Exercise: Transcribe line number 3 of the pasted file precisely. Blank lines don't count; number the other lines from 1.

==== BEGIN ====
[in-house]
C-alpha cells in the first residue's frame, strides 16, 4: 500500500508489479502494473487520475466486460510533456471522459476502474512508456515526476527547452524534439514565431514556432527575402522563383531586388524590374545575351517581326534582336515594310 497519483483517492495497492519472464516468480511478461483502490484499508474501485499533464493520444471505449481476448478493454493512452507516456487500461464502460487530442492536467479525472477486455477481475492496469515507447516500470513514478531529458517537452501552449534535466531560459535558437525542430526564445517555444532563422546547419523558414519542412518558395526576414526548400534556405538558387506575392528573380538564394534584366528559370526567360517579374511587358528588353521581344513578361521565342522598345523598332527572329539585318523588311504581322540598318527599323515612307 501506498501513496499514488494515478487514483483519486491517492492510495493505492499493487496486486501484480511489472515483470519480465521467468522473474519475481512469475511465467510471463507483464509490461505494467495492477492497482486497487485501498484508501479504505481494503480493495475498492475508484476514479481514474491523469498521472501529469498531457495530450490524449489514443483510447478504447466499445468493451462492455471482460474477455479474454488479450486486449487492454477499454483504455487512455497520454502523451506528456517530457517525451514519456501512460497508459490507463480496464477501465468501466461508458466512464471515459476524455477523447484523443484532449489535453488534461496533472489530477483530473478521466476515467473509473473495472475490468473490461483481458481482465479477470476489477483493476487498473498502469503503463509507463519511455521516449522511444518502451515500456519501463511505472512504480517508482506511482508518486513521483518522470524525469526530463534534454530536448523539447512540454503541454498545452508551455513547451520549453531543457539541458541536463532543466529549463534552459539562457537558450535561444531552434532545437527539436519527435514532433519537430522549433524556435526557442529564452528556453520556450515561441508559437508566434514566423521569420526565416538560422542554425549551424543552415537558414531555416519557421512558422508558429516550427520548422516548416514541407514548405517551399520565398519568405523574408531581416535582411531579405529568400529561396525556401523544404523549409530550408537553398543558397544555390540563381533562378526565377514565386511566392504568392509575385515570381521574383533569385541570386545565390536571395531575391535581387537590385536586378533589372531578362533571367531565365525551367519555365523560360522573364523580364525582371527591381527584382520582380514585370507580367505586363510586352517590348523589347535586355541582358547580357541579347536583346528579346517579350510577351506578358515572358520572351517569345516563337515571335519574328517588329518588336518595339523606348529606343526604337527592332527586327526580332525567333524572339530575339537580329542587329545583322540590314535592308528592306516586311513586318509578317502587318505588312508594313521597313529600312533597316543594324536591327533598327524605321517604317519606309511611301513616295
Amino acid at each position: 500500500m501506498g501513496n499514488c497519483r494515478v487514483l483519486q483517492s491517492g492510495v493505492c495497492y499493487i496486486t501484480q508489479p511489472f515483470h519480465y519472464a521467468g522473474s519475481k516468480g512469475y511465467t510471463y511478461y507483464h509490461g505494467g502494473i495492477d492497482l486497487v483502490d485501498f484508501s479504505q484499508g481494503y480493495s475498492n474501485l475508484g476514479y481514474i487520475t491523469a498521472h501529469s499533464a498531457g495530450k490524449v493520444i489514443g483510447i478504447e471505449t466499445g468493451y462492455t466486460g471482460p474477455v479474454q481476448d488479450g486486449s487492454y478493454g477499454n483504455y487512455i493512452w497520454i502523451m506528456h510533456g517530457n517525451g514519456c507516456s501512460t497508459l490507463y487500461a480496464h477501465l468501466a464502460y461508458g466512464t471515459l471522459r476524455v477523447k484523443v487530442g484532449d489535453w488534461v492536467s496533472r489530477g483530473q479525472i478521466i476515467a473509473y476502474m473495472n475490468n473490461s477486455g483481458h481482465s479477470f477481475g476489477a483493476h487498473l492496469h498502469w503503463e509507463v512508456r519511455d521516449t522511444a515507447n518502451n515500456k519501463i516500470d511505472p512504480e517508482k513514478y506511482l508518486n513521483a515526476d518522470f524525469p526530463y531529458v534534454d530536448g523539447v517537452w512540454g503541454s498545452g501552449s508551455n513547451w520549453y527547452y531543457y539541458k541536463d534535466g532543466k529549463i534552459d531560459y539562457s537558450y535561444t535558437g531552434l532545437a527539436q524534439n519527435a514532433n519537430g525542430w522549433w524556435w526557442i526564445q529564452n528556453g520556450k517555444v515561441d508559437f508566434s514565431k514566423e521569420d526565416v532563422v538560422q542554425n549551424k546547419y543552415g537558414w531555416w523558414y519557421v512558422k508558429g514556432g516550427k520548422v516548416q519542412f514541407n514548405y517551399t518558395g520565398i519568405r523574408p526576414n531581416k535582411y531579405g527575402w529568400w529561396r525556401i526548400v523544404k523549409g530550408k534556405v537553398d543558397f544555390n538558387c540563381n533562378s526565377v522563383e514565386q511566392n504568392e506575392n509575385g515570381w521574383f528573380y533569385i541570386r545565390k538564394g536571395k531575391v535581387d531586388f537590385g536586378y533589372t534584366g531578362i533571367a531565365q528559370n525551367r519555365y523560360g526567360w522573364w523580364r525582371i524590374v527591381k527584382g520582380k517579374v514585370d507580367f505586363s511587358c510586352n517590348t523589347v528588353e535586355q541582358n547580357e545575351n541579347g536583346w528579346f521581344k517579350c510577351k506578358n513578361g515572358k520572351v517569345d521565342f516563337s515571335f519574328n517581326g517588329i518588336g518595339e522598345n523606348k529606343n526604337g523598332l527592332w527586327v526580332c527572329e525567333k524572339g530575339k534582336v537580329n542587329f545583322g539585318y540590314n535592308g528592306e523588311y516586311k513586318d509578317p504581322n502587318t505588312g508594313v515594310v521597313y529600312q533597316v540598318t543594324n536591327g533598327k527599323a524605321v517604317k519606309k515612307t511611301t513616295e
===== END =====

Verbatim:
Amino acid at each position: 500500500m501506498g501513496n499514488c497519483r494515478v487514483l483519486q483517492s491517492g492510495v493505492c495497492y499493487i496486486t501484480q508489479p511489472f515483470h519480465y519472464a521467468g522473474s519475481k516468480g512469475y511465467t510471463y511478461y507483464h509490461g505494467g502494473i495492477d492497482l486497487v483502490d485501498f484508501s479504505q484499508g481494503y480493495s475498492n474501485l475508484g476514479y481514474i487520475t491523469a498521472h501529469s499533464a498531457g495530450k490524449v493520444i489514443g483510447i478504447e471505449t466499445g468493451y462492455t466486460g471482460p474477455v479474454q481476448d488479450g486486449s487492454y478493454g477499454n483504455y487512455i493512452w497520454i502523451m506528456h510533456g517530457n517525451g514519456c507516456s501512460t497508459l490507463y487500461a480496464h477501465l468501466a464502460y461508458g466512464t471515459l471522459r476524455v477523447k484523443v487530442g484532449d489535453w488534461v492536467s496533472r489530477g483530473q479525472i478521466i476515467a473509473y476502474m473495472n475490468n473490461s477486455g483481458h481482465s479477470f477481475g476489477a483493476h487498473l492496469h498502469w503503463e509507463v512508456r519511455d521516449t522511444a515507447n518502451n515500456k519501463i516500470d511505472p512504480e517508482k513514478y506511482l508518486n513521483a515526476d518522470f524525469p526530463y531529458v534534454d530536448g523539447v517537452w512540454g503541454s498545452g501552449s508551455n513547451w520549453y527547452y531543457y539541458k541536463d534535466g532543466k529549463i534552459d531560459y539562457s537558450y535561444t535558437g531552434l532545437a527539436q524534439n519527435a514532433n519537430g525542430w522549433w524556435w526557442i526564445q529564452n528556453g520556450k517555444v515561441d508559437f508566434s514565431k514566423e521569420d526565416v532563422v538560422q542554425n549551424k546547419y543552415g537558414w531555416w523558414y519557421v512558422k508558429g514556432g516550427k520548422v516548416q519542412f514541407n514548405y517551399t518558395g520565398i519568405r523574408p526576414n531581416k535582411y531579405g527575402w529568400w529561396r525556401i526548400v523544404k523549409g530550408k534556405v537553398d543558397f544555390n538558387c540563381n533562378s526565377v522563383e514565386q511566392n504568392e506575392n509575385g515570381w521574383f528573380y533569385i541570386r545565390k538564394g536571395k531575391v535581387d531586388f537590385g536586378y533589372t534584366g531578362i533571367a531565365q528559370n525551367r519555365y523560360g526567360w522573364w523580364r525582371i524590374v527591381k527584382g520582380k517579374v514585370d507580367f505586363s511587358c510586352n517590348t523589347v528588353e535586355q541582358n547580357e545575351n541579347g536583346w528579346f521581344k517579350c510577351k506578358n513578361g515572358k520572351v517569345d521565342f516563337s515571335f519574328n517581326g517588329i518588336g518595339e522598345n523606348k529606343n526604337g523598332l527592332w527586327v526580332c527572329e525567333k524572339g530575339k534582336v537580329n542587329f545583322g539585318y540590314n535592308g528592306e523588311y516586311k513586318d509578317p504581322n502587318t505588312g508594313v515594310v521597313y529600312q533597316v540598318t543594324n536591327g533598327k527599323a524605321v517604317k519606309k515612307t511611301t513616295e